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Tricorder Could ID Alien Gems and Minerals

Downs and Denton have developed a Raman spectrometer about the size of a tabletop.
by Staff Writers
Pittsburgh PA (SPX) Mar 12, 2006
A geoscientist is developing an instrument using a sensing technique called Raman spectroscopy, which he said could help spacecraft or robotic surface rovers identify thousands of types of minerals on other planets.

"We're developing a tricorder," said Robert Downs of the University of Arizona in Tucson, referring to the instrument used by crew members of the Starship Enterprise on the "Star Trek" television series to identify chemical compositions by simply holding the device near a target material.

Downs and colleague M. Bonner Denton presented an update on their work Sunday at the 57th Annual Pittsburgh Conference on Analytical Chemistry and Applied Spectroscopy.

Downs and Denton have developed a Raman spectrometer about the size of a tabletop, but they are working on miniaturizing the device to pocket size, so it could be used on the Mars Science Laboratory, the next generation of rover due to land on the red planet in 2010.

Unlike other methods of identifying minerals, the spectrometer does not require destructive sampling. Instead, it shoots a laser beam at the sample, which excites the material's atoms and produces a very weak light emission in a wavelength pattern revealing the unique signature of the material.

"It's like a fingerprint," Downs said.

The technique is named after Sir C.V. Raman, who won a 1930 Nobel Prize for discovering the underlying physics.

The spectrograph produced by the Raman spectrometer cannot conclusively identify Mars rocks or any other kinds of minerals, however, because the spectrographs of many minerals have not yet been obtained and cataloged. So Downs and his team are compiling a comprehensive database to complete the identification.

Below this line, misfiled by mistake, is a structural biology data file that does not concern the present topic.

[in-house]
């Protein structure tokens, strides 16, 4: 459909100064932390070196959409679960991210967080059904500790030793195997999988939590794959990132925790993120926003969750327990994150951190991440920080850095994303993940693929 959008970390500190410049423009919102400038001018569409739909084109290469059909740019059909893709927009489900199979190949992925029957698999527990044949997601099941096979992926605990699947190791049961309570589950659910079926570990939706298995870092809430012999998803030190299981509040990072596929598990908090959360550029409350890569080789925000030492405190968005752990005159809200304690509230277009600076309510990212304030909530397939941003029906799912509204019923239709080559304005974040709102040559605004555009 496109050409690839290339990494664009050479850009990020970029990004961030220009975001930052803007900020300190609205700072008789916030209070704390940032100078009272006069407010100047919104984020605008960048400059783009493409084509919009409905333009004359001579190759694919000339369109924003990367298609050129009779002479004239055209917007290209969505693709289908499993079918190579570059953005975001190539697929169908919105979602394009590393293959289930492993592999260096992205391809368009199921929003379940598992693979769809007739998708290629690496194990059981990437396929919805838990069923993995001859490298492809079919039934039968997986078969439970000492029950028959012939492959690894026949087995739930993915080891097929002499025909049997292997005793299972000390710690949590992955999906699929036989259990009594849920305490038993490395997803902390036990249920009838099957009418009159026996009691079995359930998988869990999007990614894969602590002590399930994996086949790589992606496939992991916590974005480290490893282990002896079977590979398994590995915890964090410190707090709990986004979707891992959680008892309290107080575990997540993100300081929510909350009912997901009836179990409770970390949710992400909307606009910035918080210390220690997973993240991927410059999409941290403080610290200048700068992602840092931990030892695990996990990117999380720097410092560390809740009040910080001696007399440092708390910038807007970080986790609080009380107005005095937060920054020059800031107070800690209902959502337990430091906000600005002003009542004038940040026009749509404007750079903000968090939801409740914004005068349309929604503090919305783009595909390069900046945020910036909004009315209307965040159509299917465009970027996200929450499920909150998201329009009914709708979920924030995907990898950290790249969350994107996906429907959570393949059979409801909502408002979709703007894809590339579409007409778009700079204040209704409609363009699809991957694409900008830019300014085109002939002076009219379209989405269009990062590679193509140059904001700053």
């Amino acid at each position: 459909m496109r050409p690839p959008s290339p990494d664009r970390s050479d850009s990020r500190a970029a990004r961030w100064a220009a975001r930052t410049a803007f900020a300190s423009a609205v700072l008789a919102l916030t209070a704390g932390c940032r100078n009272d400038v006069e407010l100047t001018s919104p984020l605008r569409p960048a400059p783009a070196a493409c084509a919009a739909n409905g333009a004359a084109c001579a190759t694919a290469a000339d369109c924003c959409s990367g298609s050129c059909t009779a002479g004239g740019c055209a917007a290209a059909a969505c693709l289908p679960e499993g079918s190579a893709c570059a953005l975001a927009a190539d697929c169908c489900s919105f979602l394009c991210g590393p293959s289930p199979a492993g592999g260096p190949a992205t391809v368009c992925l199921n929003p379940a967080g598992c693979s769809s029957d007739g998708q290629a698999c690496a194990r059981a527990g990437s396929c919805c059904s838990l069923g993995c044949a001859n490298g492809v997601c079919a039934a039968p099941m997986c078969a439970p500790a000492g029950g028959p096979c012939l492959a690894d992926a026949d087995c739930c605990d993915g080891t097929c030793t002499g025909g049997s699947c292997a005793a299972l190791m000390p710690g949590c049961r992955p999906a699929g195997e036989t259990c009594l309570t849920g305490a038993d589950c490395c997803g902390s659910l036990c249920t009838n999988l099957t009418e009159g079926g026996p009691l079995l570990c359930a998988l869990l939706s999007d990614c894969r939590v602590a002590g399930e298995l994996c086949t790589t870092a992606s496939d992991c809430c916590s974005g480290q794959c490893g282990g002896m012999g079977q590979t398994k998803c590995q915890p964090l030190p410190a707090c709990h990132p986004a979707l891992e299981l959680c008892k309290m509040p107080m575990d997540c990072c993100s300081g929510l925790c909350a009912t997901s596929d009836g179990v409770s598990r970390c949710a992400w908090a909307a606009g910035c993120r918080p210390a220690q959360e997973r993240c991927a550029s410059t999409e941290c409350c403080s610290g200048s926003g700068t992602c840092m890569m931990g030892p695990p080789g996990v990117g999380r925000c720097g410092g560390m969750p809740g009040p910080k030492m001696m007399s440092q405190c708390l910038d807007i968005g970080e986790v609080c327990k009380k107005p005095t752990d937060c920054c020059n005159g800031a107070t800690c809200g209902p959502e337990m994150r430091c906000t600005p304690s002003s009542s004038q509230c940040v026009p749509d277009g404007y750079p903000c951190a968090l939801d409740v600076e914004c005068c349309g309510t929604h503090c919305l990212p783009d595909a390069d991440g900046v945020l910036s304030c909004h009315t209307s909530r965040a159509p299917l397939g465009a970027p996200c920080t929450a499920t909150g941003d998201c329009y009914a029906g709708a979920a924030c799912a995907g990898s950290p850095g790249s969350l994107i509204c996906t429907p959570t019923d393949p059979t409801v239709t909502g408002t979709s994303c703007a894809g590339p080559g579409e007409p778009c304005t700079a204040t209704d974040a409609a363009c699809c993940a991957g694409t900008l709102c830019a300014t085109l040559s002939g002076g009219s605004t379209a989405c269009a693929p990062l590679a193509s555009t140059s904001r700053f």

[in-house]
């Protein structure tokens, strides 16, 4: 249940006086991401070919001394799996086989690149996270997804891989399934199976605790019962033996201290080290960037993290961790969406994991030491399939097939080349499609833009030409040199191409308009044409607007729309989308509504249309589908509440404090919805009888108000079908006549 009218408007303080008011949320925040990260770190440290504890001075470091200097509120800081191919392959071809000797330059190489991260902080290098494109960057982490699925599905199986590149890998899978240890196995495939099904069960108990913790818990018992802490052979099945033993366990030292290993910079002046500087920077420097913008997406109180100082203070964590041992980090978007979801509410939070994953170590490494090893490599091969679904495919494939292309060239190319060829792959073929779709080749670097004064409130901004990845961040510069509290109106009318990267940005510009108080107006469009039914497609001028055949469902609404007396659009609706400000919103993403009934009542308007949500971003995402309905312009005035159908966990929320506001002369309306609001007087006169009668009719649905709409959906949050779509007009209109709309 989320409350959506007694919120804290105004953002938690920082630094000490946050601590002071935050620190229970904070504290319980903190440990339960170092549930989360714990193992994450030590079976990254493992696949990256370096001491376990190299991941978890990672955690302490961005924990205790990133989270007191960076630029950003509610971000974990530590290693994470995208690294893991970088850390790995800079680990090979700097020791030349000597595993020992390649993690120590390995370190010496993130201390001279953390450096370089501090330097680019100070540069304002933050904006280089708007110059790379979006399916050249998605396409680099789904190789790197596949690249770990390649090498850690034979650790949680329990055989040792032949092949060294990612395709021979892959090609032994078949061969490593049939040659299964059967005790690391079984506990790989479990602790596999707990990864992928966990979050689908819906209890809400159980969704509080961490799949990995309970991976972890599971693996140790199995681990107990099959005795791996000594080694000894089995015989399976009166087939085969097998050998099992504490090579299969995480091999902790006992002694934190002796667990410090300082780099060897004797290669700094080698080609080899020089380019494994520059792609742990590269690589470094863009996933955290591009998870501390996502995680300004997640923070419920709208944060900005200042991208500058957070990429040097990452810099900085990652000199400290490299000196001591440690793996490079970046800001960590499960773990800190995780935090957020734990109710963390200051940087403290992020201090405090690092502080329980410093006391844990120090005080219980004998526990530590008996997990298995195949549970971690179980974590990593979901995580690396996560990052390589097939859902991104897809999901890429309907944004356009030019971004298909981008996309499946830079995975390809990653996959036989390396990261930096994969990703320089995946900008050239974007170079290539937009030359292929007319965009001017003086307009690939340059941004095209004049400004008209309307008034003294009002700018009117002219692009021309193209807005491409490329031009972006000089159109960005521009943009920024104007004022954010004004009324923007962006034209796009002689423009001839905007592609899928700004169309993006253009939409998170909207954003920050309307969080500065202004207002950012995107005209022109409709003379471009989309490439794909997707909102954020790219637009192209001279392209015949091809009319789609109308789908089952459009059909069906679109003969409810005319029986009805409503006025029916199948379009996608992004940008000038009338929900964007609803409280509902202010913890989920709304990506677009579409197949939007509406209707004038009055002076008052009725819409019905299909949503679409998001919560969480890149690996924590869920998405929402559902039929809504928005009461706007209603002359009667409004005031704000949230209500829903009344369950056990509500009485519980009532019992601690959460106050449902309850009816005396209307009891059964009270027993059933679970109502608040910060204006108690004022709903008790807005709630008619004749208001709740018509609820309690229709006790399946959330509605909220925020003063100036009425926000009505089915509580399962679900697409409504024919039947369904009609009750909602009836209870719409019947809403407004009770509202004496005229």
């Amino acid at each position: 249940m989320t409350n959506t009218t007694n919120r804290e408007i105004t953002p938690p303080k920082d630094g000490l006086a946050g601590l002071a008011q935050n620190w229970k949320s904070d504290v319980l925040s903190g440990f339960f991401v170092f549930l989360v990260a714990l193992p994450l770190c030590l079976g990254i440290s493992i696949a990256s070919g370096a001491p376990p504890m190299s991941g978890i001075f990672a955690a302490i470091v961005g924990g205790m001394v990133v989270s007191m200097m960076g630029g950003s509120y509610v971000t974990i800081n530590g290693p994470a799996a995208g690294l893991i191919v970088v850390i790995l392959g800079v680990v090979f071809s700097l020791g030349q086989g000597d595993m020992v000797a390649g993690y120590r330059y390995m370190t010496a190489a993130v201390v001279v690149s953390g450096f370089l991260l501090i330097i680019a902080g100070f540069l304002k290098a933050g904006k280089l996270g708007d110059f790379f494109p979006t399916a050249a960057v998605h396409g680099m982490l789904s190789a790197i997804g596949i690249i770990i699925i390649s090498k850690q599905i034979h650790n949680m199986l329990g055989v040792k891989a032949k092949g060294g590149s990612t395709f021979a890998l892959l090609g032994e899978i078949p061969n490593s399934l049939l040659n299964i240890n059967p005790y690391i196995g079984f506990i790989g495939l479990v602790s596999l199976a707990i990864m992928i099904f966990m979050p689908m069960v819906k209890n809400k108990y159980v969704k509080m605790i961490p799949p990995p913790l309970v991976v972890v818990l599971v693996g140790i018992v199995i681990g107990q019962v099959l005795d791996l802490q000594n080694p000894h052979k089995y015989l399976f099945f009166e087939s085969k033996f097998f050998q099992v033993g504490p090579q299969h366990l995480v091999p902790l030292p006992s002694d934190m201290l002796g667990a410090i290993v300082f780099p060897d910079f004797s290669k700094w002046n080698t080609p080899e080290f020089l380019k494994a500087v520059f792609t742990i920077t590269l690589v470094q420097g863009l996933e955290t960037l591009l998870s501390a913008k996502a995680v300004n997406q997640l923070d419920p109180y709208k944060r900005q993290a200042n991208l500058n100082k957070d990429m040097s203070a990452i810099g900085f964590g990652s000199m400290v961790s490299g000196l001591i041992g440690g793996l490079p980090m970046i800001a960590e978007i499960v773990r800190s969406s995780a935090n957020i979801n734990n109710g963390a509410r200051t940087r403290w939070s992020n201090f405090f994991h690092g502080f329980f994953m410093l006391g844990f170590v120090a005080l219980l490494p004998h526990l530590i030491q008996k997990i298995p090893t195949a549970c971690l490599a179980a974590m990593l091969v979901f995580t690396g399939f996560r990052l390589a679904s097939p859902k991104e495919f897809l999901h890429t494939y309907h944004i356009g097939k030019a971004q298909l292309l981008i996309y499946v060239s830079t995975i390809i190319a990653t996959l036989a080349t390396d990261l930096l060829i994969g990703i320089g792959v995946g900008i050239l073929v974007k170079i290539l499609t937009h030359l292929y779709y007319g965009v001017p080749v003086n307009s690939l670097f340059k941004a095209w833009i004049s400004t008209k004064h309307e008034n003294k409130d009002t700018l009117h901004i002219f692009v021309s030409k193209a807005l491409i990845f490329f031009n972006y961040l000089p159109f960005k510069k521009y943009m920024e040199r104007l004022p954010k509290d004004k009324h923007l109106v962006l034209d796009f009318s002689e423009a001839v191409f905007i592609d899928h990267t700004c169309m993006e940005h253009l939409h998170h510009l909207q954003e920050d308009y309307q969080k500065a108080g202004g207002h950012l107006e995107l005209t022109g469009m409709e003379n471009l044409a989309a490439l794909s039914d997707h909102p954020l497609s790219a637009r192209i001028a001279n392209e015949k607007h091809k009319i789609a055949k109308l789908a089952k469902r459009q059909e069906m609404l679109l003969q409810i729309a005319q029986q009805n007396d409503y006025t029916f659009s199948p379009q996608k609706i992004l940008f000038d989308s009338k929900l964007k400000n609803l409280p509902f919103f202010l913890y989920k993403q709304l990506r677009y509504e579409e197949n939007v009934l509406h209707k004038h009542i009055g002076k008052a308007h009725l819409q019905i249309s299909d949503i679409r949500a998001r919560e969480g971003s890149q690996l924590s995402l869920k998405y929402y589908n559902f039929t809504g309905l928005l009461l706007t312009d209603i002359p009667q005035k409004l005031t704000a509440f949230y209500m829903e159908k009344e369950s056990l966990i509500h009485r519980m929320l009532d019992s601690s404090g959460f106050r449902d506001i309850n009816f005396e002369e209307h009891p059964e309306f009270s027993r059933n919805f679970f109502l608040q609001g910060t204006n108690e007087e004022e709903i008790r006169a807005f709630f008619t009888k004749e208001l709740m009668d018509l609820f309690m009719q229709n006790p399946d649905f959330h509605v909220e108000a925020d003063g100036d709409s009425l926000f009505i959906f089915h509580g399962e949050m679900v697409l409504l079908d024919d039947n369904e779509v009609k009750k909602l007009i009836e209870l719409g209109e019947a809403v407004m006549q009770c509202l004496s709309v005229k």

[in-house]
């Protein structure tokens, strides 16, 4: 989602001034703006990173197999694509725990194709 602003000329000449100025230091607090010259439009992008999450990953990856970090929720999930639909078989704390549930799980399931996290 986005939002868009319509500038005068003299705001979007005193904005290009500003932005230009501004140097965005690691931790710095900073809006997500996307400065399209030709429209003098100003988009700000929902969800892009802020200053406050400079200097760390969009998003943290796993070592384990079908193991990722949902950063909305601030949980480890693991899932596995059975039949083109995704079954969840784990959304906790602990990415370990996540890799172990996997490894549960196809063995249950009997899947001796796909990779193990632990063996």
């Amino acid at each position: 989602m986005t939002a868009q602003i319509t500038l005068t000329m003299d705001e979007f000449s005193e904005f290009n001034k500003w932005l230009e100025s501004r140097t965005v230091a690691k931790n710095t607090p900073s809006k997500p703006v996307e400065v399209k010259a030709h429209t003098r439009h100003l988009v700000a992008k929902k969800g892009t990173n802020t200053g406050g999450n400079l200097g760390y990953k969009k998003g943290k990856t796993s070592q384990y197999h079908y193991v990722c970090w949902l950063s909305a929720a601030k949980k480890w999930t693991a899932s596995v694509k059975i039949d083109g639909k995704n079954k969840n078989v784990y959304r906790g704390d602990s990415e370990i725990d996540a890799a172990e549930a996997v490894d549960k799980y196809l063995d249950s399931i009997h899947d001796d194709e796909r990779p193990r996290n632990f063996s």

So far, the team has cataloged about 1,500 of the approximately 4,000 known minerals with the device as part of an effort known as the RRUFF Project. The project is so named because it has been supported by gemstone connoisseur and collector Michael Scott, the founding president of Apple Computer. RRUFF is the name of Scott's cat.

Downs also is collaborating with George Rossman of the California Institute of Technology in Pasadena to develop the minerals database. He said the technology could help create handheld instruments for use on Earth as well.

He said the Raman spectrometer is superior to other mineral identification techniques, such as X-ray diffraction and electron microprobes, because they require grinding a bit of the sample to powder or polishing the sample in a specific manner. Such rough treatment might not be the method of choice to determine whether a glittering gemstone is truly a diamond, for example.

Downs said a group of his undergraduate students has assisted him in completing the RRUFF project. When completed, it will comprise the first comprehensive database containing the Raman spectra of all of Earth's minerals.

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Record Breaking Luminosity Boosts Potential Of Tevatron Collider
Batavia IL (SPX) Mar 09, 2006
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